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Discipline and OCD

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I need some advice on how to handle this situation with DS13. This morning, while trying to get him up for school, I told him if I had to come back in I would take is phone and Ipad, which I did when I came back in. He must not have heard me, because after he had gotten up and ready, he realized they were gone and started raging. I told him if we made it out the door in time, he would get them back. He continued to rage at me, saying that I couldn't do that etc. So that made me say that he wouldn't be getting them back when we left. More raging and cussing me out. I'm not sure if I told him he would now be losing them and video games for a week, but something like it, as that is the standard. When we were ready to leave I realize he had taken my phone and hidden it. He said I'd get it back when he gets his back. At that point I let it go realizing I'd just escalate things if I kept on him, and figured I'd search his room when I got home. I did rummage through it, but can't find it. Now, his room is an absolute pigsty. I was disgusted pulling things out from under his dresser, and of course I started tossing garbage too. I stopped after a little bit because honestly I'm afraid of what will happen we he gets home and realize I have been in his room and touched his stuff (one of his OCD issues).


So, as mom of a normal kid, I'd go through his room throw away all his junk, and search till I found my phone. But as a mom of an OCD kid, I'm afraid he will become violent and go over the edge. The normal mommy in me says 'whatever I'm over it.' and I feel I have every right to search his room.

Any advice for me?

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I know it's different with teens and every situation is different. I have done things I thought i would never do with my raging daughter. However, I do believe I would draw the line with him taking your things. I would tell him that once he returns what is yours then you can talk about him getting his things back. There can be no discussion about anything untill your things are back in your possession. My daughter has some really big rages also. We have been to USF 3 times to work on her rages. I used to think she couldn't control her violence, but I have since learned that she is able to stop the violence with incentive. I would not allow him to manipulate you. JMHO. I understand this is a hard situation. Best of luck.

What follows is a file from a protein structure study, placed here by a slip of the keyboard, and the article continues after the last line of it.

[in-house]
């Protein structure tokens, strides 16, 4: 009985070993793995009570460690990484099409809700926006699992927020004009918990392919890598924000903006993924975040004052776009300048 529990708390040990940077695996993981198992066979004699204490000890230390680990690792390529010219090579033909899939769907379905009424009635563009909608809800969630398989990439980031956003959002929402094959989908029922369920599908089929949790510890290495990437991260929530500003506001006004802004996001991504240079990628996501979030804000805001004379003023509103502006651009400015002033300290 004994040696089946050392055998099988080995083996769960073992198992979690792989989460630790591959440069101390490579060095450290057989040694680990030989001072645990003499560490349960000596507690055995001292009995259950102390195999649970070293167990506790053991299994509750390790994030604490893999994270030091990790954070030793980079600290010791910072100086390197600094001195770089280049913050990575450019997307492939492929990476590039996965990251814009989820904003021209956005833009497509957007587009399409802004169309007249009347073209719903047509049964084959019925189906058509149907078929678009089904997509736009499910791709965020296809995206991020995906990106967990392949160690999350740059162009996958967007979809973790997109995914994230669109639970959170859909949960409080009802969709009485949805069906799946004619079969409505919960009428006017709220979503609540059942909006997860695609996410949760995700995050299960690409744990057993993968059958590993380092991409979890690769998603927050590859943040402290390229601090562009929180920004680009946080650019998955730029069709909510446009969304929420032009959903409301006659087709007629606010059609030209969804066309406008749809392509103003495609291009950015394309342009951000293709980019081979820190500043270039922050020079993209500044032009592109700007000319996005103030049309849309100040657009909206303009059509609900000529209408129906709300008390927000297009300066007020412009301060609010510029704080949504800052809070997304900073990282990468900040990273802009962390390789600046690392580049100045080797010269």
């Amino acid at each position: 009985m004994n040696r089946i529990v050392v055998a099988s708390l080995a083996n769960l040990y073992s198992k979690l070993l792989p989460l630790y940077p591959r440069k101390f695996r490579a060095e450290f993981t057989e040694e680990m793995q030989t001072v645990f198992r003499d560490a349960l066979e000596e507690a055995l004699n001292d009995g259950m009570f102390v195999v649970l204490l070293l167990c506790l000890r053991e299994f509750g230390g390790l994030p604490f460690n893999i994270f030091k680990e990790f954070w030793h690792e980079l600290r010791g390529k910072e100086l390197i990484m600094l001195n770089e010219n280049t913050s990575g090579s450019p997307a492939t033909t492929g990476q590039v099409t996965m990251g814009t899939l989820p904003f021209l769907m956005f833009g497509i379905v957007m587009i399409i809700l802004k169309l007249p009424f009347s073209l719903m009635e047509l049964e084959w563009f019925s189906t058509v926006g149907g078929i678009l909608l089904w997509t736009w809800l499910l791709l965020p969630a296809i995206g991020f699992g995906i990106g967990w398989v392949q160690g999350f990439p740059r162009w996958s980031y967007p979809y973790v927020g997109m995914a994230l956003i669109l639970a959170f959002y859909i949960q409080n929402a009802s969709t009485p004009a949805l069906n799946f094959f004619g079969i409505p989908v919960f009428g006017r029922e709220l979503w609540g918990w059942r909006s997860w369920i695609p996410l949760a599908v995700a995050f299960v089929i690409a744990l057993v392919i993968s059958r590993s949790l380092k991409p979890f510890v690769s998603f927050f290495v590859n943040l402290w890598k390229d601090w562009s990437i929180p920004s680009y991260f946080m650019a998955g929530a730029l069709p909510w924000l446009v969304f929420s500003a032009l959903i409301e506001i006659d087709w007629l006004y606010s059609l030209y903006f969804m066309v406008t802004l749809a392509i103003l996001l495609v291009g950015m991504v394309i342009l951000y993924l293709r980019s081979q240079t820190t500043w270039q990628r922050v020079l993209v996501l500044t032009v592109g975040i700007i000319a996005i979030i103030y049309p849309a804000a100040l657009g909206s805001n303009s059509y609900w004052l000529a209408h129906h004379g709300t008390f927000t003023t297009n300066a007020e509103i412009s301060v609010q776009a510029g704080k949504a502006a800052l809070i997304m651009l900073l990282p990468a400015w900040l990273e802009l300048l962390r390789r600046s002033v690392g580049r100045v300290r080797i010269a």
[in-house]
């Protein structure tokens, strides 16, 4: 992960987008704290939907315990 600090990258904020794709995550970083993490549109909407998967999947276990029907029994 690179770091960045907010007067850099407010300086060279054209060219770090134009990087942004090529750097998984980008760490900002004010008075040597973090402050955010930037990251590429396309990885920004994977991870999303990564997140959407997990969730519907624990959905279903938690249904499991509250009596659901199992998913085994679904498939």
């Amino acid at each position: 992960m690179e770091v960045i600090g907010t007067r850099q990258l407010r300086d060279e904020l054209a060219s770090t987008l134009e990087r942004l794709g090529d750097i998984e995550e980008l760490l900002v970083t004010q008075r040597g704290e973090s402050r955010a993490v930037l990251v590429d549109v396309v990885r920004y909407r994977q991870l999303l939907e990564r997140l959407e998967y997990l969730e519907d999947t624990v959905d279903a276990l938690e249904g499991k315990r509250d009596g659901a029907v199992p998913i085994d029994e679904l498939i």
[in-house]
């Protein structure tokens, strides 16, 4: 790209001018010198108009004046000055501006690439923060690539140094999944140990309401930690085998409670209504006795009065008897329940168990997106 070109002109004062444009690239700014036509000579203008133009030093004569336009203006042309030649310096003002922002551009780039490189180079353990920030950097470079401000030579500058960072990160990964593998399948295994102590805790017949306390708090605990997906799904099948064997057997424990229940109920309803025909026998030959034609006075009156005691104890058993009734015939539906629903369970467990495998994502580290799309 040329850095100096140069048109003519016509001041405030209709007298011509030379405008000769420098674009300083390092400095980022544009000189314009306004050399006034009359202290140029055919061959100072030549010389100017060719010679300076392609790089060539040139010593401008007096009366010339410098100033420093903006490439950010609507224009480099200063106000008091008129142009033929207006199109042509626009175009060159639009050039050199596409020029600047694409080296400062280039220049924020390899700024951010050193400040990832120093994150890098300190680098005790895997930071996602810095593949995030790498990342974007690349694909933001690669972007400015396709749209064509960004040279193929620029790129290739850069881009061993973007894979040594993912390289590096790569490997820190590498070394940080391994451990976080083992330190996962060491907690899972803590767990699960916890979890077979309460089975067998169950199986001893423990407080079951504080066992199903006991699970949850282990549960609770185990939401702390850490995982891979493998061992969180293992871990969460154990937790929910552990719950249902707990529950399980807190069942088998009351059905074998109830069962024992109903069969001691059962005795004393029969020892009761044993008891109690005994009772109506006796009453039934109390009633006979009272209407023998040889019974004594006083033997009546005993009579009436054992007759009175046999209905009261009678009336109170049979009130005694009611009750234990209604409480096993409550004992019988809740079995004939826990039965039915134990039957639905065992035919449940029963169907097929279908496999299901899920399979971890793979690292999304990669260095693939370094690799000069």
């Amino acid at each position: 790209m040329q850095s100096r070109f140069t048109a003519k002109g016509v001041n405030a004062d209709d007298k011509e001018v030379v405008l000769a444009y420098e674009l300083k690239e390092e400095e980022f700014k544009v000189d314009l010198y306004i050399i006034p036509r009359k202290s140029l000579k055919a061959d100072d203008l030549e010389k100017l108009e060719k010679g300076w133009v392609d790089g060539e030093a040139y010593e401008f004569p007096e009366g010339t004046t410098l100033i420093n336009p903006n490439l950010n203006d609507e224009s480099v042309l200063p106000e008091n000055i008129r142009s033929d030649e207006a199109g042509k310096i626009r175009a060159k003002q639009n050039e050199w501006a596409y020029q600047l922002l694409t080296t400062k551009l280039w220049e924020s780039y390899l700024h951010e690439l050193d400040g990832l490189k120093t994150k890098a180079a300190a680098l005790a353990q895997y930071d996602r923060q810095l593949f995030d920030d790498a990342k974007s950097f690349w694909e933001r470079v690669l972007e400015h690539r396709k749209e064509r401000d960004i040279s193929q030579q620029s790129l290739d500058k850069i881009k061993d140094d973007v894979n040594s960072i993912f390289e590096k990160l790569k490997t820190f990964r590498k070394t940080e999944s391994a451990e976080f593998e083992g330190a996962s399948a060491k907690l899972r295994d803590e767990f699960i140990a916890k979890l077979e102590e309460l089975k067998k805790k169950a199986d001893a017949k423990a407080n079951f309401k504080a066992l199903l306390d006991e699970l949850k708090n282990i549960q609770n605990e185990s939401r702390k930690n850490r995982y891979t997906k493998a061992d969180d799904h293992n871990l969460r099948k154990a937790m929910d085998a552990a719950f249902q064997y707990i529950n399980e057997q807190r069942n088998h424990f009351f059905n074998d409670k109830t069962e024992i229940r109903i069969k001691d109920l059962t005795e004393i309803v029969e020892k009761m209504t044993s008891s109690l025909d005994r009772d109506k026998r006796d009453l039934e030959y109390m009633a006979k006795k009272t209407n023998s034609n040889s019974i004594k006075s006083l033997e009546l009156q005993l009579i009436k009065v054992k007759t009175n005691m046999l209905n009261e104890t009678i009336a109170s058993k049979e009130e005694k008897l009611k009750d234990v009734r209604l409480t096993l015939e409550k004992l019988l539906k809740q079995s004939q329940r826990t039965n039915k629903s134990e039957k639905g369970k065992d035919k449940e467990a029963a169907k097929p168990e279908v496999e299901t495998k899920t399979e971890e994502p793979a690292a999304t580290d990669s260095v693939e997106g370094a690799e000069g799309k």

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I would get my phone. That's a line crossed.

I know what you are writing about.

I know the absolute dread when you start disciplining,

or make an ultimatum,

and there is another part of me that knows the child is 'too far gone',

and they couldn't be rational at the time no matter what I say.

Fortunately (I guess) our time periods for this are very short now.

Sometimes, I just choose to be quiet- and when asked why I'm not responding,

I simply say: I cannot when you're speaking to me like this,

and then I stay quiet or it escalates further. I just won't participate. Literally I stop speaking and looking.

This can pull her out.

Or, changing the subject rapidly sometimes will still work.

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I too, think your DS crossed a line when he took your phone; his phone was taken from him as a consequence for misbehavior, and it was part of a verbal contract (as I understand your post) with him that he knew about in advance. He's not your parent, and he does not get to set discipline and consequences for you; and even if he did, you didn't blow the terms of any contract, verbal or otherwise. ;)